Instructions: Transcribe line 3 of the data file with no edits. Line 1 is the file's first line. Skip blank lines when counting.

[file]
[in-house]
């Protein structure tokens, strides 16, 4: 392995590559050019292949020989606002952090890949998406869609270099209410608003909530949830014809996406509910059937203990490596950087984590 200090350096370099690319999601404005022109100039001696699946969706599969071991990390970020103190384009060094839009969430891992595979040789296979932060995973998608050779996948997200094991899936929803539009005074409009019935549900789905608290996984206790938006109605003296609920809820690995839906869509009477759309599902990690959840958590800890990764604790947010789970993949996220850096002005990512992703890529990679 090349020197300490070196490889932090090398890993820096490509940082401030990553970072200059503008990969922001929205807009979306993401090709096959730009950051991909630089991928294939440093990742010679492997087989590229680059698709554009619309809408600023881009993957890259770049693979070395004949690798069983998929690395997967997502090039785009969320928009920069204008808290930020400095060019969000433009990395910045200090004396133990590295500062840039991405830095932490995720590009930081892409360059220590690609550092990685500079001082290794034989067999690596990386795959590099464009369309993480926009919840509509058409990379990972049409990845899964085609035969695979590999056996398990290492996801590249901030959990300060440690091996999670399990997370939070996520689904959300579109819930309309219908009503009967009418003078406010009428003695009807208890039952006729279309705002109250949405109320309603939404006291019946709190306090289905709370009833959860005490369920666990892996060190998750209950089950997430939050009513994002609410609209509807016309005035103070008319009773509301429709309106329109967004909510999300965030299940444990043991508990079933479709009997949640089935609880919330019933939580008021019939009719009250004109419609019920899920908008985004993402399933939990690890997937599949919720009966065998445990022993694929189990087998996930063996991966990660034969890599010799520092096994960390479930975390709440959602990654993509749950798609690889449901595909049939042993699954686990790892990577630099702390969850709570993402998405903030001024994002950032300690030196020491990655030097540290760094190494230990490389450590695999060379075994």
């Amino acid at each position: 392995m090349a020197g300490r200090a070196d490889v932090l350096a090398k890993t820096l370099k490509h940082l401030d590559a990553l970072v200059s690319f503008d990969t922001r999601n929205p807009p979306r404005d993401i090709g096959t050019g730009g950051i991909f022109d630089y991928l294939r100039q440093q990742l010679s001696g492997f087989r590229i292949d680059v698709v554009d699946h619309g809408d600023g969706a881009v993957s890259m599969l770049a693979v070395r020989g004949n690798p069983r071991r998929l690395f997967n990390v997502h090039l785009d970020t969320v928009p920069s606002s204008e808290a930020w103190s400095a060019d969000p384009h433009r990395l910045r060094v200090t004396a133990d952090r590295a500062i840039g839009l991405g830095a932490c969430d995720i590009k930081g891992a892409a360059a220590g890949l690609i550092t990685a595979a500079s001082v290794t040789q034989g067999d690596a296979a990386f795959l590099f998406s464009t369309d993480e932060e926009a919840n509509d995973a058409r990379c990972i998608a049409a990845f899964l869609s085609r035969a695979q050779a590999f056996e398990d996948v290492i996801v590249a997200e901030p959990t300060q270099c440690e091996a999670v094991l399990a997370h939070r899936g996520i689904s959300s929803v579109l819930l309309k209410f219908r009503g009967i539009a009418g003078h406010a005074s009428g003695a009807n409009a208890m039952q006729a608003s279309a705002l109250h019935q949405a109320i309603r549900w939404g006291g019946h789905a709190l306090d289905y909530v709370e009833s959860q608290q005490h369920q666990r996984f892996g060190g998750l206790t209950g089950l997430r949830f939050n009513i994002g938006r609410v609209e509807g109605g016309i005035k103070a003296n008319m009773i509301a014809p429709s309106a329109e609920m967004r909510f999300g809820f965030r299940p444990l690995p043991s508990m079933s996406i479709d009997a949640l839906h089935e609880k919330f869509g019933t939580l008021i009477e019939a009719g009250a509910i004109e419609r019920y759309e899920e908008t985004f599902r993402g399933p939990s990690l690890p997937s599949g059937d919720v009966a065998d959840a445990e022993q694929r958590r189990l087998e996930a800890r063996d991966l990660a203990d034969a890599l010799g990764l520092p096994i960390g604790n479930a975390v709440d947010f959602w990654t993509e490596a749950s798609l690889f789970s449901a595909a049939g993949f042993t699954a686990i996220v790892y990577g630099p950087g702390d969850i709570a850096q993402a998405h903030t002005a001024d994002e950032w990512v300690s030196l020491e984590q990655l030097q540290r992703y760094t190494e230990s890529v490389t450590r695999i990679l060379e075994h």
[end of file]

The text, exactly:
């Amino acid at each position: 392995m090349a020197g300490r200090a070196d490889v932090l350096a090398k890993t820096l370099k490509h940082l401030d590559a990553l970072v200059s690319f503008d990969t922001r999601n929205p807009p979306r404005d993401i090709g096959t050019g730009g950051i991909f022109d630089y991928l294939r100039q440093q990742l010679s001696g492997f087989r590229i292949d680059v698709v554009d699946h619309g809408d600023g969706a881009v993957s890259m599969l770049a693979v070395r020989g004949n690798p069983r071991r998929l690395f997967n990390v997502h090039l785009d970020t969320v928009p920069s606002s204008e808290a930020w103190s400095a060019d969000p384009h433009r990395l910045r060094v200090t004396a133990d952090r590295a500062i840039g839009l991405g830095a932490c969430d995720i590009k930081g891992a892409a360059a220590g890949l690609i550092t990685a595979a500079s001082v290794t040789q034989g067999d690596a296979a990386f795959l590099f998406s464009t369309d993480e932060e926009a919840n509509d995973a058409r990379c990972i998608a049409a990845f899964l869609s085609r035969a695979q050779a590999f056996e398990d996948v290492i996801v590249a997200e901030p959990t300060q270099c440690e091996a999670v094991l399990a997370h939070r899936g996520i689904s959300s929803v579109l819930l309309k209410f219908r009503g009967i539009a009418g003078h406010a005074s009428g003695a009807n409009a208890m039952q006729a608003s279309a705002l109250h019935q949405a109320i309603r549900w939404g006291g019946h789905a709190l306090d289905y909530v709370e009833s959860q608290q005490h369920q666990r996984f892996g060190g998750l206790t209950g089950l997430r949830f939050n009513i994002g938006r609410v609209e509807g109605g016309i005035k103070a003296n008319m009773i509301a014809p429709s309106a329109e609920m967004r909510f999300g809820f965030r299940p444990l690995p043991s508990m079933s996406i479709d009997a949640l839906h089935e609880k919330f869509g019933t939580l008021i009477e019939a009719g009250a509910i004109e419609r019920y759309e899920e908008t985004f599902r993402g399933p939990s990690l690890p997937s599949g059937d919720v009966a065998d959840a445990e022993q694929r958590r189990l087998e996930a800890r063996d991966l990660a203990d034969a890599l010799g990764l520092p096994i960390g604790n479930a975390v709440d947010f959602w990654t993509e490596a749950s798609l690889f789970s449901a595909a049939g993949f042993t699954a686990i996220v790892y990577g630099p950087g702390d969850i709570a850096q993402a998405h903030t002005a001024d994002e950032w990512v300690s030196l020491e984590q990655l030097q540290r992703y760094t190494e230990s890529v490389t450590r695999i990679l060379e075994h």